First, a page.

"Put supports for floppy perennials like peonies and delphiniums in now," says Nardozzi. It's easier than trying to force them into cages when full-grown. Use the smaller, thinner branches you pruned as stakes.
Most experts also advise putting a 1- to 2-inch layer of mulch around trees and shrubs and on flower beds to cut down on weeds. And feeding plants in the spring with a slow-release fertilizer makes them less susceptible to pests and diseases later, when you want to sit and enjoy the fruits (and flowers) of your labors.
How to save money on your spring garden
- Don't be seduced by 1- or 2-gallon pots, says Michael Glassman, a Sacramento, Calif.-based landscape designer, author and lecturer. "Buy 4-inch to 6-inch pots," he says. "The plants will catch up with the bigger sizes." This is especially true for ornamental grasses. "If you buy small plants in the spring, by the end of summer they will have matured into the large plants that sold for two or three times as much," he says.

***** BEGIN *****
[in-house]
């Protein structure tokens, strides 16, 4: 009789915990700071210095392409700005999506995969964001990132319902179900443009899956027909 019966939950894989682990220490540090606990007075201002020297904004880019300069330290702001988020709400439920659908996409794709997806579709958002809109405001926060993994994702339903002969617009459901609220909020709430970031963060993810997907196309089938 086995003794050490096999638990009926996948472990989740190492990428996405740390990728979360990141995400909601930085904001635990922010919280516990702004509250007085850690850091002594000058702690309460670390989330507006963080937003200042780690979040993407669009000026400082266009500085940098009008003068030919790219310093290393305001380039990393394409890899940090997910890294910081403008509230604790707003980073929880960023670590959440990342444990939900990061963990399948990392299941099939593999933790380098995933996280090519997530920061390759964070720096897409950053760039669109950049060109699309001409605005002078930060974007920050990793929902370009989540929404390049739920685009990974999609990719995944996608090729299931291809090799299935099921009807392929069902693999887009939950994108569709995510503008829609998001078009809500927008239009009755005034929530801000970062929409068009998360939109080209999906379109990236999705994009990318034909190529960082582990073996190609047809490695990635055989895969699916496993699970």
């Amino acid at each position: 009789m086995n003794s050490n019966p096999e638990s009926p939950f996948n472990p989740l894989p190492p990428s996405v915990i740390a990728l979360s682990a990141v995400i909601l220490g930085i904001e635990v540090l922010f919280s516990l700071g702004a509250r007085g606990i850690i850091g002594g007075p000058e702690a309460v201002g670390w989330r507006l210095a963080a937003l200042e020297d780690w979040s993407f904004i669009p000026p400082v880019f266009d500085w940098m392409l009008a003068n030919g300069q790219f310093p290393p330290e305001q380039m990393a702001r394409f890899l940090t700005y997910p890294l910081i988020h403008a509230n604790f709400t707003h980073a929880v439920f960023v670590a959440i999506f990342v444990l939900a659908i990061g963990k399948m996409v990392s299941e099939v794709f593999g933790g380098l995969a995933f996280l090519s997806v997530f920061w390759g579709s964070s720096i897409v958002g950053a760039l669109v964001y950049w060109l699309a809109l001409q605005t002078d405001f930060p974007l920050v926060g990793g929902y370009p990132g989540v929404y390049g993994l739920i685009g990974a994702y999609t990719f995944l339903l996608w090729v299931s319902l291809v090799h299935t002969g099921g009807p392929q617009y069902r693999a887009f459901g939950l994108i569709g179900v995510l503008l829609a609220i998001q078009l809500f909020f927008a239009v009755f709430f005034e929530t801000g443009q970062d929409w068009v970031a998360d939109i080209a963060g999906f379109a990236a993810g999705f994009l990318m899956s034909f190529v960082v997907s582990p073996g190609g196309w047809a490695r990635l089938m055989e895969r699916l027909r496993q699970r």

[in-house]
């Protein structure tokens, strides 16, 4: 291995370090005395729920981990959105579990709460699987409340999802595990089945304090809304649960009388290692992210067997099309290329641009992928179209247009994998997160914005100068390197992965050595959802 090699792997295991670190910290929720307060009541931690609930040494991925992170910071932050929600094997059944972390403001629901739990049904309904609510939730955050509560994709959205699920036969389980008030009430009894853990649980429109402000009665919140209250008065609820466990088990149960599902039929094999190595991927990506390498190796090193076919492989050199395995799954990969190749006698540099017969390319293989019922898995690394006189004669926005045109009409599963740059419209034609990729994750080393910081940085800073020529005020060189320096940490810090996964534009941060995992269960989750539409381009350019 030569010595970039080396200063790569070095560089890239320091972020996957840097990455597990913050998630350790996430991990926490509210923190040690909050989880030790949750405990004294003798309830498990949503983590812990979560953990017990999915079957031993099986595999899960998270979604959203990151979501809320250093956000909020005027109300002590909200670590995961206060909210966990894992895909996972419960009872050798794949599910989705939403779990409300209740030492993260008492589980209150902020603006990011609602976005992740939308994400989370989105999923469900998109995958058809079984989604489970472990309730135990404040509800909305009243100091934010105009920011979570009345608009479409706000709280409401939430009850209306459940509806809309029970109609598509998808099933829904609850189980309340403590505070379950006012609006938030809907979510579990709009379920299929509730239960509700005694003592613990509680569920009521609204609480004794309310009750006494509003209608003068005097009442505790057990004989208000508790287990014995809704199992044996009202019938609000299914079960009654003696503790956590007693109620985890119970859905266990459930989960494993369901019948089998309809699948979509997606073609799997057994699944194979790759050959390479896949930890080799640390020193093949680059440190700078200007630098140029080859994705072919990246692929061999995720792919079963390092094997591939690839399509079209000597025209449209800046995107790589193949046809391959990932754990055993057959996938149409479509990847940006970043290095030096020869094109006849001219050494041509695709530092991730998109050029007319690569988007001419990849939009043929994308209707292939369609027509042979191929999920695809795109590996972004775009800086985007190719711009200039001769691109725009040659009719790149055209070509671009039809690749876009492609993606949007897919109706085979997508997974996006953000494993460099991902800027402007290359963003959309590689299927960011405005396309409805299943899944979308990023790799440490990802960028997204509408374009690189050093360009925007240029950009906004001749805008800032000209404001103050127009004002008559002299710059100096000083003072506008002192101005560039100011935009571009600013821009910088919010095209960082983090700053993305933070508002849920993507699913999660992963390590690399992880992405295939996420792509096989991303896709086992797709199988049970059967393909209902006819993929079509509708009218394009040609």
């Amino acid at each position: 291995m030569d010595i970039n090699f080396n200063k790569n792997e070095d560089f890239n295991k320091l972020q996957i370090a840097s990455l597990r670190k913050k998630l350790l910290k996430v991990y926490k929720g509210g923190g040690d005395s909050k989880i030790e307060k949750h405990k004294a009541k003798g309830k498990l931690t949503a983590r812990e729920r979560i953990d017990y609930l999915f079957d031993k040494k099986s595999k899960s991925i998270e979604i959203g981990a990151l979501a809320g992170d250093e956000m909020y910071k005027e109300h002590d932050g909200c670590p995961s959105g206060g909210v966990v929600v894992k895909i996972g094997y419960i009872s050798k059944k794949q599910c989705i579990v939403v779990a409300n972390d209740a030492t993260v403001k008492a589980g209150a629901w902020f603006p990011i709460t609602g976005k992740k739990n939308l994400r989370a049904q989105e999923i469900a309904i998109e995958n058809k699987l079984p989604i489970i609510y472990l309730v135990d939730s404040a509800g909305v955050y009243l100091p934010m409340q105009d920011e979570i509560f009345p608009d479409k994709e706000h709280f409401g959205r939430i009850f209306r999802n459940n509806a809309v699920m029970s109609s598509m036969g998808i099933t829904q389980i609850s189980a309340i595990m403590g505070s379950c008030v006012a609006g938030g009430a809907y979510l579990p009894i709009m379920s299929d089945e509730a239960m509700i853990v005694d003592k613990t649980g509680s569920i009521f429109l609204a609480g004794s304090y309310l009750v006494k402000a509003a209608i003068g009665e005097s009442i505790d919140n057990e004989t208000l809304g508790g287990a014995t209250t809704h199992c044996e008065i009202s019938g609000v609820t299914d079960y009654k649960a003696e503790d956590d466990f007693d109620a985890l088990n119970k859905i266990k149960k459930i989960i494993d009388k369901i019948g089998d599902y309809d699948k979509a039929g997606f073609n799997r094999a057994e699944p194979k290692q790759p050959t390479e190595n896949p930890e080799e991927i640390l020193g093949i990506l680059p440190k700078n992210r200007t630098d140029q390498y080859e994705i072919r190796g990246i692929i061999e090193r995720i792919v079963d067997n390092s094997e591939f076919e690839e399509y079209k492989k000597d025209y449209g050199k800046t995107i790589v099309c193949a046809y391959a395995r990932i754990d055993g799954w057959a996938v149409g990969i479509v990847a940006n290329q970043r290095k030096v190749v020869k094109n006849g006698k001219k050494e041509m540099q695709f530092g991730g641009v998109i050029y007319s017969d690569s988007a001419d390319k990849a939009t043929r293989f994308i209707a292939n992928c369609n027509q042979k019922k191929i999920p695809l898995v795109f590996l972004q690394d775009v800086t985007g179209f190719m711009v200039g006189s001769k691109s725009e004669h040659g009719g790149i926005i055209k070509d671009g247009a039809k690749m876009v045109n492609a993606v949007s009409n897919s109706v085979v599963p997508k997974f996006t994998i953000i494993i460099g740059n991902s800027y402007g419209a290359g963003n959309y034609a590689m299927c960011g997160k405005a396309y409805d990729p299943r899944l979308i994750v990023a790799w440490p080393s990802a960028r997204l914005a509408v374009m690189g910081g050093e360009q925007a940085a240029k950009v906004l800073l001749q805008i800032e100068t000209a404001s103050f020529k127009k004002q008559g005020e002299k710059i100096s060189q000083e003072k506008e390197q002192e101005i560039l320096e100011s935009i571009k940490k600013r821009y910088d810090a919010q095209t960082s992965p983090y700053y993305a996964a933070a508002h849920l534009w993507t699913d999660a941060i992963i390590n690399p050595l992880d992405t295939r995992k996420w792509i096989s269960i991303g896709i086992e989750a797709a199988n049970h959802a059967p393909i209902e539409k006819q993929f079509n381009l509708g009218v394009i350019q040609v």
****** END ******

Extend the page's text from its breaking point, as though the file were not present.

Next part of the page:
- Buy annuals by the flat. It's less costly than if you buy individual cell packs — and even cheaper if you buy seeds and sow directly into the ground. Some annuals are self-seeding (California poppy, bachelor's button, for example), meaning they drop seeds and you won't have to buy new plants every year.
- "Schedule an early spring seed and plant swap with friends or neighbors," says Long. "It's a good way to save some money and make new gardening friends."